Ancient Monuments

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Barrows on Longstone Hill

A Scheduled Monument in Kilve, Somerset

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Latitude: 51.1648 / 51°9'53"N

Longitude: -3.2384 / 3°14'18"W

OS Eastings: 313505.375

OS Northings: 141344.637

OS Grid: ST135413

Mapcode National: GBR LV.6WZB

Mapcode Global: VH6GQ.TZCG

Entry Name: Barrows on Longstone Hill

Scheduled Date: 3 March 1976

Source: Historic England

Source ID: 1006157

English Heritage Legacy ID: SO 415

County: Somerset

Civil Parish: Kilve

Traditional County: Somerset

Lieutenancy Area (Ceremonial County): Somerset


Two round cairns 1170m south west of Lower Pardlestone Farm.

Source: Historic England


This record was the subject of a minor enhancement on 25 August 2015. This record has been generated from an "old county number" (OCN) scheduling record. These are monuments that were not reviewed under the Monuments Protection Programme and are some of our oldest designation records.

This monument, which falls into two areas, includes two round cairns situated on the upper slopes of a northern spur of Longstone Hill which forms the watershed between the valleys of the Gay’s House Combe and Dens Combe. The cairns survive as circular stony mounds. The north western mound measures 19m in diameter and up to 1.2m high and the summit has several hollows including one at the centre. The south eastern mound is 11.5m in diameter and 1.1m high with a rectangular hollow on its northern side. The Greenway Path along the summit of the ridge passes between the two cairns.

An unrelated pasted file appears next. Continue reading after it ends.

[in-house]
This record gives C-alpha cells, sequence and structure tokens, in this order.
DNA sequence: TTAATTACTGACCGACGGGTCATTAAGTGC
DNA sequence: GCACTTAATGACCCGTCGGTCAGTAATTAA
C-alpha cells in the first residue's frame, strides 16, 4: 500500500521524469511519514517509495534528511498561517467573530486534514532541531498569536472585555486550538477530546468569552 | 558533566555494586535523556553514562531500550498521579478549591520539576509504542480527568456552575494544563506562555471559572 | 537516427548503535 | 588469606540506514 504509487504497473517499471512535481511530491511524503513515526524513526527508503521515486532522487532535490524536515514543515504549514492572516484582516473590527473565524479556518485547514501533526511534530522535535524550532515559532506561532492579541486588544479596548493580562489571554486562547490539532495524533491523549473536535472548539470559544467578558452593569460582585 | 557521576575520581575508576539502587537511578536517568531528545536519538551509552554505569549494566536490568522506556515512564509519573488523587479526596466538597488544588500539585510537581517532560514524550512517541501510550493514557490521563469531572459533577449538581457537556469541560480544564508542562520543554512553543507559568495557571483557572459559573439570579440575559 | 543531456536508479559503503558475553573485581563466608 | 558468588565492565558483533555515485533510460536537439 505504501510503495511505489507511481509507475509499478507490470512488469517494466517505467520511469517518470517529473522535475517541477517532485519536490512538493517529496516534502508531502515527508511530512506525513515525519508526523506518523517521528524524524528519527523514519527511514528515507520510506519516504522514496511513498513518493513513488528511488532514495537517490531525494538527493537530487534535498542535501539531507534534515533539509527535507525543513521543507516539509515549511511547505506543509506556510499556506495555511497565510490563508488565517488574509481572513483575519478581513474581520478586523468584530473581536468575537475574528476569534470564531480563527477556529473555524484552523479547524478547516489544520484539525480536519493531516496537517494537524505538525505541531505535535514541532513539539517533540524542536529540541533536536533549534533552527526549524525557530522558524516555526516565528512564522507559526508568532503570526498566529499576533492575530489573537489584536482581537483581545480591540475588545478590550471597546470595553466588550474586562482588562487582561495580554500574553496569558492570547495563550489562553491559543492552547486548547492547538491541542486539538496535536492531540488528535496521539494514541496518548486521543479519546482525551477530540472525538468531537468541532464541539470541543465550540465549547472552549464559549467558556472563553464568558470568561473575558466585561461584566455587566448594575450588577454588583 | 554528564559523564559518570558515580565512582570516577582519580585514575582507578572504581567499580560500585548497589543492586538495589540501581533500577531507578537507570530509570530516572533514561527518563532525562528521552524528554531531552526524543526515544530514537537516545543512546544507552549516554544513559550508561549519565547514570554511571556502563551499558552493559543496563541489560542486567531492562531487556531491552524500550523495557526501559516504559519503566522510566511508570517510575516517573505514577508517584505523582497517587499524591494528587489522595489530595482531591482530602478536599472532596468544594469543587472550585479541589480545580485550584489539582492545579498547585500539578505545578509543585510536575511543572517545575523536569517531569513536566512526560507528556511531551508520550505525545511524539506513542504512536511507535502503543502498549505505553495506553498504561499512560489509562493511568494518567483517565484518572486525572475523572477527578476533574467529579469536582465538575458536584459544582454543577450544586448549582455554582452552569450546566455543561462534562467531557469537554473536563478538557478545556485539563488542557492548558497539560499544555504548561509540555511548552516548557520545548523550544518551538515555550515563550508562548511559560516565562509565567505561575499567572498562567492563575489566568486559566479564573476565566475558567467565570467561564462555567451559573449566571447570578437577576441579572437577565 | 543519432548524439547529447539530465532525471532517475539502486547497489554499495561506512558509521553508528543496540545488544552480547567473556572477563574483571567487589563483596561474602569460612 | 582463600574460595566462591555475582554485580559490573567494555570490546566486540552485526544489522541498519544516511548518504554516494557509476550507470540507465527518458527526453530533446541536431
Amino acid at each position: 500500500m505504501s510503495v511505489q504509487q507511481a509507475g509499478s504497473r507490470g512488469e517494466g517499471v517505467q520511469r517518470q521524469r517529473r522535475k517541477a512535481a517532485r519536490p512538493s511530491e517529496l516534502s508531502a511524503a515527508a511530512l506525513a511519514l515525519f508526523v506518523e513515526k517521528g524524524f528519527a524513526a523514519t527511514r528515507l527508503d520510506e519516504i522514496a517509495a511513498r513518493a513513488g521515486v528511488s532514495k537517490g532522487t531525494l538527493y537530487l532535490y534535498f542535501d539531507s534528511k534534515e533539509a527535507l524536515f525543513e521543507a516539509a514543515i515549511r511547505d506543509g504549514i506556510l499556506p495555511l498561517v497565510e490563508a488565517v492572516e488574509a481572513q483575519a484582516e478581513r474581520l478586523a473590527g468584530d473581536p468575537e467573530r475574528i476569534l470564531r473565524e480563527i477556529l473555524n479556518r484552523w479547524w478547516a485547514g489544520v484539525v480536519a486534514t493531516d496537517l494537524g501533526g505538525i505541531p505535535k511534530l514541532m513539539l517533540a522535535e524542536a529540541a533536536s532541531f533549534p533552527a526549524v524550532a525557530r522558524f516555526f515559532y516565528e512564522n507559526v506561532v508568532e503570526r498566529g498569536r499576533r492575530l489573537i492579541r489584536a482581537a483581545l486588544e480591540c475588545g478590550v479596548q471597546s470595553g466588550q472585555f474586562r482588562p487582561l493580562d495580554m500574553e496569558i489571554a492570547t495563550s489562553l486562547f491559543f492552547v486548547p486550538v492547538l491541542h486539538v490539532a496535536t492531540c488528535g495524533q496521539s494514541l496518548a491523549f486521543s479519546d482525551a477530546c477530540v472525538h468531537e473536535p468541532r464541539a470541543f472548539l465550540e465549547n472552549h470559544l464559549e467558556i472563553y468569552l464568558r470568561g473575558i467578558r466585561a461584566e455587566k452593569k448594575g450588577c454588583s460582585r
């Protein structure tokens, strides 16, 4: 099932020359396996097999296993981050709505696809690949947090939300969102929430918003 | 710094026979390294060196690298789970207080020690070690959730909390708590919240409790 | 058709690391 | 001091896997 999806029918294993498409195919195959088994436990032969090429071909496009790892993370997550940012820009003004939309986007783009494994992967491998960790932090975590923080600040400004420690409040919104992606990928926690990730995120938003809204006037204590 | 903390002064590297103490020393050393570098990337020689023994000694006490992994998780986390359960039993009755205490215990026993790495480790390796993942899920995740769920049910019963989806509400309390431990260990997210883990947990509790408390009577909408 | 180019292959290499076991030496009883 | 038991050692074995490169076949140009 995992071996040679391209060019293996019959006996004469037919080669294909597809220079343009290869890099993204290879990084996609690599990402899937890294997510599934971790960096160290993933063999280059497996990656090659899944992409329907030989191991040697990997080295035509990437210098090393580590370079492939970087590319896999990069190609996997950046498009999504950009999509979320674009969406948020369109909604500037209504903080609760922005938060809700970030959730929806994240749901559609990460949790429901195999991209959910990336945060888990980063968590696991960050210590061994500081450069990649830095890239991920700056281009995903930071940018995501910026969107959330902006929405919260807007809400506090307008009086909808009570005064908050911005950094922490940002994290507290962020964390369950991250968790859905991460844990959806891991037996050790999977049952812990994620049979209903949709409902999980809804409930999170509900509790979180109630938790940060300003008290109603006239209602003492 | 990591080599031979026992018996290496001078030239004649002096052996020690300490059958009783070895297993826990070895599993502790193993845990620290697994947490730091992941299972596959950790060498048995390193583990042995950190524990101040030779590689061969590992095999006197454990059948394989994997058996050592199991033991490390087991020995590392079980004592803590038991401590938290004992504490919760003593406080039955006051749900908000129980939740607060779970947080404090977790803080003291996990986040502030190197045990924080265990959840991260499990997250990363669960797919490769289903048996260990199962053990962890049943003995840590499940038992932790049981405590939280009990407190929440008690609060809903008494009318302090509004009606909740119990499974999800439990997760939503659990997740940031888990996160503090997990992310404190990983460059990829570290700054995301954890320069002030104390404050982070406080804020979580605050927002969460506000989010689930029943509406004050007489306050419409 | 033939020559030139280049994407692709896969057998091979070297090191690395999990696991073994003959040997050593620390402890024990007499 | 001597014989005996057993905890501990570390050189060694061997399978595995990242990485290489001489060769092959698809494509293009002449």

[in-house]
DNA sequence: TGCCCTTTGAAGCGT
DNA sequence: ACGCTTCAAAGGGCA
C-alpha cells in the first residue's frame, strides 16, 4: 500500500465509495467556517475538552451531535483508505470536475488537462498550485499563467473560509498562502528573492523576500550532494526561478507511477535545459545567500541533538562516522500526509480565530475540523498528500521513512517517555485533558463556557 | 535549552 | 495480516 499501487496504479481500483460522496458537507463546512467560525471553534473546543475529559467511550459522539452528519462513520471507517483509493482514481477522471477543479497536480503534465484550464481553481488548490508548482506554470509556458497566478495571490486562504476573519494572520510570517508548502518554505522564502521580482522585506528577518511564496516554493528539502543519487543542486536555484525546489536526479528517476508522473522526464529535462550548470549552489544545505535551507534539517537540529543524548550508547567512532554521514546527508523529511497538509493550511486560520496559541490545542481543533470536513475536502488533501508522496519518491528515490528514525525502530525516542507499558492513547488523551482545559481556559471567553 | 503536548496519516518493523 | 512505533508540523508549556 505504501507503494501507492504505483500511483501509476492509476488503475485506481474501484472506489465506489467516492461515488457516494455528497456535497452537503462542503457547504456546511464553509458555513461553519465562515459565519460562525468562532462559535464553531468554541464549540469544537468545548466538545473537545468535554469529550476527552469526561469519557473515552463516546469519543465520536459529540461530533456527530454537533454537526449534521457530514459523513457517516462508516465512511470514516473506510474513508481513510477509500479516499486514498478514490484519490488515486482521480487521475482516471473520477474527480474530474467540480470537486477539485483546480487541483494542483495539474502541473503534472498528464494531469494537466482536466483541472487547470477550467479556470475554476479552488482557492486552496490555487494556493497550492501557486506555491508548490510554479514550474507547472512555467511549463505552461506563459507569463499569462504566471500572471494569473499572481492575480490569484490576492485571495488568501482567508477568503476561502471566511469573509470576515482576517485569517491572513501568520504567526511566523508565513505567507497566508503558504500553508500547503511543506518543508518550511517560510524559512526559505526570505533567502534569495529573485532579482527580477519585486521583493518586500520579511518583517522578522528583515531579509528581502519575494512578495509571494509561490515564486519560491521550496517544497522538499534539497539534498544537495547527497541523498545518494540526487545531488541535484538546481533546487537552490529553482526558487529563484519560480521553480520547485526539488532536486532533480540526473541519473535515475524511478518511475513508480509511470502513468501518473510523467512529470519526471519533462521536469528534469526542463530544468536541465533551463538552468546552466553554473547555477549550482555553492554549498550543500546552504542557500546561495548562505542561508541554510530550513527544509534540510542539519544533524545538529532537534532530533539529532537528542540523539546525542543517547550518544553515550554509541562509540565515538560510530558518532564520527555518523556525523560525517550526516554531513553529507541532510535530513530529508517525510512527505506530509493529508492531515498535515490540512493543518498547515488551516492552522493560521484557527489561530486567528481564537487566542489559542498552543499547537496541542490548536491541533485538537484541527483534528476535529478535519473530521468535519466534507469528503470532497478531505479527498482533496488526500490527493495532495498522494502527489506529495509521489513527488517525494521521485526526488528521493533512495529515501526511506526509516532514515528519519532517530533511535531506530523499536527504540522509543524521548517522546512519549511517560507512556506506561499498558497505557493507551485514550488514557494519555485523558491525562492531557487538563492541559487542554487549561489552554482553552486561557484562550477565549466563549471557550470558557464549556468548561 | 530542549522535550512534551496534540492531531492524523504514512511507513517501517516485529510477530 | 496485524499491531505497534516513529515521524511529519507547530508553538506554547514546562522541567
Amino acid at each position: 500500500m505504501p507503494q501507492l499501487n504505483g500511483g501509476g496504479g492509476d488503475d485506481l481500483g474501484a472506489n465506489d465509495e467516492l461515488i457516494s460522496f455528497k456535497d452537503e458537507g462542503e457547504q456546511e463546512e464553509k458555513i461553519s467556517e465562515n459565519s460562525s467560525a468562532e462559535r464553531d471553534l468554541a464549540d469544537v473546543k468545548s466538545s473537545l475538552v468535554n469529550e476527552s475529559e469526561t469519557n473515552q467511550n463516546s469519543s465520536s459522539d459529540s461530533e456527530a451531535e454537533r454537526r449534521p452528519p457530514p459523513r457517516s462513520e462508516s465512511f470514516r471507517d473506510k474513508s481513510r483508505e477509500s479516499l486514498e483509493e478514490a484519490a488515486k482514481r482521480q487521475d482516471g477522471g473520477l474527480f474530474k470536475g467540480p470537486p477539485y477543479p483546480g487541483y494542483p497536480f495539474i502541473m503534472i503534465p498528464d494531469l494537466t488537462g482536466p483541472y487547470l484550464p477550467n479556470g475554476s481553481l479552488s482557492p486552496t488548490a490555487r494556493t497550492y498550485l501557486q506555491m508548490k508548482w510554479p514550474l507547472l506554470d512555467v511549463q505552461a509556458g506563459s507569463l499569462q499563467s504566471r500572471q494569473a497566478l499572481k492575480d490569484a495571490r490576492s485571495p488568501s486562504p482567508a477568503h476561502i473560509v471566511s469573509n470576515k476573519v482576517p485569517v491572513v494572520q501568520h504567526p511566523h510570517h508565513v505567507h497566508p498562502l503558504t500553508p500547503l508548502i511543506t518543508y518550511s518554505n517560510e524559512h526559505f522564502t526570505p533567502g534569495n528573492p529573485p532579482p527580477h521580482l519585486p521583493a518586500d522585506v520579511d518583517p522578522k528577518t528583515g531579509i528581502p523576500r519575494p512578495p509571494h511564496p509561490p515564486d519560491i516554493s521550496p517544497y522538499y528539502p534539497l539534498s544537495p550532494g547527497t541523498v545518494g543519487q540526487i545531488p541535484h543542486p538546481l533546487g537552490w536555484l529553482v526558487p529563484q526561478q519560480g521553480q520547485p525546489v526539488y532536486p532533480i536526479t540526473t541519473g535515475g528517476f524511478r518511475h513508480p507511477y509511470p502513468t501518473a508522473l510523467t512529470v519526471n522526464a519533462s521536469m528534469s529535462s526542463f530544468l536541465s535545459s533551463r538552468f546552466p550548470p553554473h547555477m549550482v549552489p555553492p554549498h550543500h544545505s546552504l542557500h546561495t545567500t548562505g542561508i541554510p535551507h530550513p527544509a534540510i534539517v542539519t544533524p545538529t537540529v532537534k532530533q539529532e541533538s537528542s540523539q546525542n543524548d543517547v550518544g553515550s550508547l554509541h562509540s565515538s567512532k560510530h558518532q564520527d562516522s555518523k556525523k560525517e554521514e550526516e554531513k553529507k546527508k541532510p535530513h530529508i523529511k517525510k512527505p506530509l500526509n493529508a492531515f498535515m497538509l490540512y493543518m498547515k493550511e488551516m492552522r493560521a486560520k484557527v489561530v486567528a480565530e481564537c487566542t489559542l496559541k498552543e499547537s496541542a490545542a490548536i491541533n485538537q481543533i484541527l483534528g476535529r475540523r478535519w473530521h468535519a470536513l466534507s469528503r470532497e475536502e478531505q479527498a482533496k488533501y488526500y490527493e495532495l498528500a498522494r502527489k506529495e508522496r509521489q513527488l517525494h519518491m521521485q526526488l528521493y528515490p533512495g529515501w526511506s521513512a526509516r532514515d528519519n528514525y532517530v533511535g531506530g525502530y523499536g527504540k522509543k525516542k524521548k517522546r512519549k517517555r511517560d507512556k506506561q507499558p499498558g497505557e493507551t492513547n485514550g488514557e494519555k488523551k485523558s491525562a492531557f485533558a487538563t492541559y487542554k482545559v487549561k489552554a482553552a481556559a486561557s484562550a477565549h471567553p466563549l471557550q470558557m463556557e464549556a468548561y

Further archaeological remains in the vicinity are not included because they have not been formally assessed.

Source: Historic England

Reasons for Scheduling

The area of the Quantock Hills, although small in extent, is one of the few remaining expanses of open moorland in southern Britain. The archaeological importance lies in the existence of a landscape displaying examples of monuments tracing the exploitation of the hills from the Bronze Age onwards.
Well-preserved monuments from the Bronze Age and Iron Age, including round barrows, cairns, settlements, hillforts and a track-way, as well as later industrial remains, give insights into changes in the pattern of land use on the hills through time. These earthwork features are one of the key components of the Quantocks' broader landscape character. Round cairns are prehistoric funerary monuments dating to the Bronze Age (c.2000-700 BC). They were constructed as earthen or rubble mounds, the latter predominating in areas of upland Britain where such raw materials were locally available in abundance. Round cairns may cover single or multiple burials and are sometimes surrounded by an outer ditch. Often occupying prominent locations, they are a major visual element in the modern landscape. Their considerable variation in form and longevity as a monument type provide important information on the diversity of beliefs and social organisation amongst early prehistoric communities. Twelve round cairns have been recorded on the Quantocks, although the original figure is likely to have been higher. They are particularly representative of their period. Despite partial early excavation the two round cairns 1170m south west of Lower Pardlestone Farm survive comparatively well and will contain archaeological and environmental evidence relating to their construction, relative chronologies, territorial significance, social organisation, ritual and funerary practices and overall landscape context.

Source: Historic England


PastScape Monument No:-189871 and 189876

Source: Historic England

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